Our 1-year RCT indicated that a lifestyle intervention program can be highly successful in older adults with diabetes and chronic comorbidities. In this specific population, lifestyle intervention not only improved glycemic control associated with improved insulin action and secretion but also improved age-relevant outcomes such as body composition, physical function, and quality of life.
Alessandra Celli, Yoann Barnouin, Bryan Jiang, Dean Blevins, Georgia Colleluori, Sanjay Mediwala, Reina Armamento-Villareal, Clifford Qualls, Dennis T. Villareal; Lifestyle Intervention Strategy to Treat Diabetes in Older Adults: A Randomized Controlled Trial. Diabetes Care 1 September 2022; 45 (9): 1943–1952. https://doi.org/10.2337/dc22-0338
From the periods 1988–1994 to 2017 to March 2020, there was an increase in the prevalence of diagnosed diabetes (from 4.6% to 11.7%), but no change in prevalence of persistent undiagnosed diabetes (from 2.23% to 2.53%) or confirmed undiagnosed diabetes (from 1.10% to 1.23%). Consequently, the proportion of all undiagnosed diabetes cases declined from 32.8% to 17.8% (persistent undiagnosed diabetes) and from 19.3% to 9.5% (confirmed undiagnosed diabetes). Undiagnosed diabetes was more prevalent in older and obese adults, racial/ethnic minorities, and those without health care access. Among persons with diabetes, Asian Americans and those without health care access had the highest proportion of undiagnosed cases, with rates ranging from 23% to 61%.Michael Fang, Dan Wang, Josef Coresh, Elizabeth Selvin; Undiagnosed Diabetes in U.S. Adults: Prevalence and Trends. Diabetes Care 1 September 2022; 45 (9): 1994–2002. https://doi.org/10.2337/dc22-0242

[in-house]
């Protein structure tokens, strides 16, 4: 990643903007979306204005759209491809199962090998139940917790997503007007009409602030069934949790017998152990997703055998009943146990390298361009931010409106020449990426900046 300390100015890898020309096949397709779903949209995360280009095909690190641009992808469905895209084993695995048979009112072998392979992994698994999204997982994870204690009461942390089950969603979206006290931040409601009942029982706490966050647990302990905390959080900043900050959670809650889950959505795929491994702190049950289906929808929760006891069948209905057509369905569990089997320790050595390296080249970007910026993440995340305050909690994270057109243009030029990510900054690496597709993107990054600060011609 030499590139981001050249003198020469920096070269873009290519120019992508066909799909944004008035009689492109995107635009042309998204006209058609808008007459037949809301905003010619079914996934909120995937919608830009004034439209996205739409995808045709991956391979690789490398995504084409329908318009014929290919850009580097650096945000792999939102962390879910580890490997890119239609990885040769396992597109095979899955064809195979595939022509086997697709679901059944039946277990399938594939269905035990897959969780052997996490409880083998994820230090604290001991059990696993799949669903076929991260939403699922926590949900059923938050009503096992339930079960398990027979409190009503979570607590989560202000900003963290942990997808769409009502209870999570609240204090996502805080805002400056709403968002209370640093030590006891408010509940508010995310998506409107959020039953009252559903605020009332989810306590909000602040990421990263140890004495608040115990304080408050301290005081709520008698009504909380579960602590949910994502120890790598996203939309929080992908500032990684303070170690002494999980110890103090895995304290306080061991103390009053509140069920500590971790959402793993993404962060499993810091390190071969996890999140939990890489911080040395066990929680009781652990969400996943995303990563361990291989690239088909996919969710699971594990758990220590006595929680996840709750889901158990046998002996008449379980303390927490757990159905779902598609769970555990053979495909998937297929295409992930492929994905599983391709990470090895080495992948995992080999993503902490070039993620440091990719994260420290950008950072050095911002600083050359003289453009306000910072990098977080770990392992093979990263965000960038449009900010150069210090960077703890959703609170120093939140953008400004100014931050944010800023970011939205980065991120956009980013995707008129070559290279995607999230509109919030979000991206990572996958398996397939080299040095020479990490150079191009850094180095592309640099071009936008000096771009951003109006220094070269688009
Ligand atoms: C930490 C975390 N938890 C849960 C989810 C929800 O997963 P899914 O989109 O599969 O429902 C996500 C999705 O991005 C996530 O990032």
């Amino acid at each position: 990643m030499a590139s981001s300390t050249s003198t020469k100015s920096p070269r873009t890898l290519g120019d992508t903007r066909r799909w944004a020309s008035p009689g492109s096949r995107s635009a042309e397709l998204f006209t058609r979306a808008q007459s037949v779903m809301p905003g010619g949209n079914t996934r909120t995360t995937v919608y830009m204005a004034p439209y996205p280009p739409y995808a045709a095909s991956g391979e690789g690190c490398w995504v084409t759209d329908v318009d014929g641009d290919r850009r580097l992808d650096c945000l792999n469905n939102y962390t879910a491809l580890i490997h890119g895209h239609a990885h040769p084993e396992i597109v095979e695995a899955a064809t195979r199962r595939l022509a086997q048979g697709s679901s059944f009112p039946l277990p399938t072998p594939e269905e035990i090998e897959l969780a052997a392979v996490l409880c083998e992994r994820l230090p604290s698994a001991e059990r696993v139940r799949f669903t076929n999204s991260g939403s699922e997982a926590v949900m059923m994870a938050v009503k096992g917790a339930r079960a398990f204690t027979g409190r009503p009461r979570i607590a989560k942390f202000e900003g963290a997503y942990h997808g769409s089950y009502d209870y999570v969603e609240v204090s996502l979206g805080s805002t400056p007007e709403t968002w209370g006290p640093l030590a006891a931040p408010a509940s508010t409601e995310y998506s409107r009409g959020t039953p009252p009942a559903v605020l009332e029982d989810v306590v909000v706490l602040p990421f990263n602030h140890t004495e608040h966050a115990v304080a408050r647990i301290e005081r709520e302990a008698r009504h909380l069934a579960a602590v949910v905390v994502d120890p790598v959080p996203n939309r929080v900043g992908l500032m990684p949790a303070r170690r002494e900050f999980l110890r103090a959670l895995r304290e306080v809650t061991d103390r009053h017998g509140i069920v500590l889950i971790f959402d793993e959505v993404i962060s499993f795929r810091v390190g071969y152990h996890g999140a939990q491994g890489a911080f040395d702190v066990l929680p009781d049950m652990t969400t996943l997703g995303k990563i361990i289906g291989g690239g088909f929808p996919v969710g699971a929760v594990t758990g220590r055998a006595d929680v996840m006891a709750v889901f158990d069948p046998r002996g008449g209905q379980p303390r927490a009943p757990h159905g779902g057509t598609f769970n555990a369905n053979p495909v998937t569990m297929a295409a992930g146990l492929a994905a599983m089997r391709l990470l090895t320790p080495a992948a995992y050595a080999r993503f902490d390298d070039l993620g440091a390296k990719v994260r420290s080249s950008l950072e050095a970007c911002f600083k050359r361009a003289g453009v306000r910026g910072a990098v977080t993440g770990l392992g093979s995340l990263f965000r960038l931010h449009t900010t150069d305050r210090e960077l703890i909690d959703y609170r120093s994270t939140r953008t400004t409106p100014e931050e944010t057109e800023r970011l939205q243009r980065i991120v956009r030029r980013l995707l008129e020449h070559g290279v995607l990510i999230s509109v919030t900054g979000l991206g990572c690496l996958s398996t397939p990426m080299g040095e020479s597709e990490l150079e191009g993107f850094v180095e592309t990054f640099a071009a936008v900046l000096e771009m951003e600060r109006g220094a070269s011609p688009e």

Remember, Stay as Thin as You Can as Long as You Can.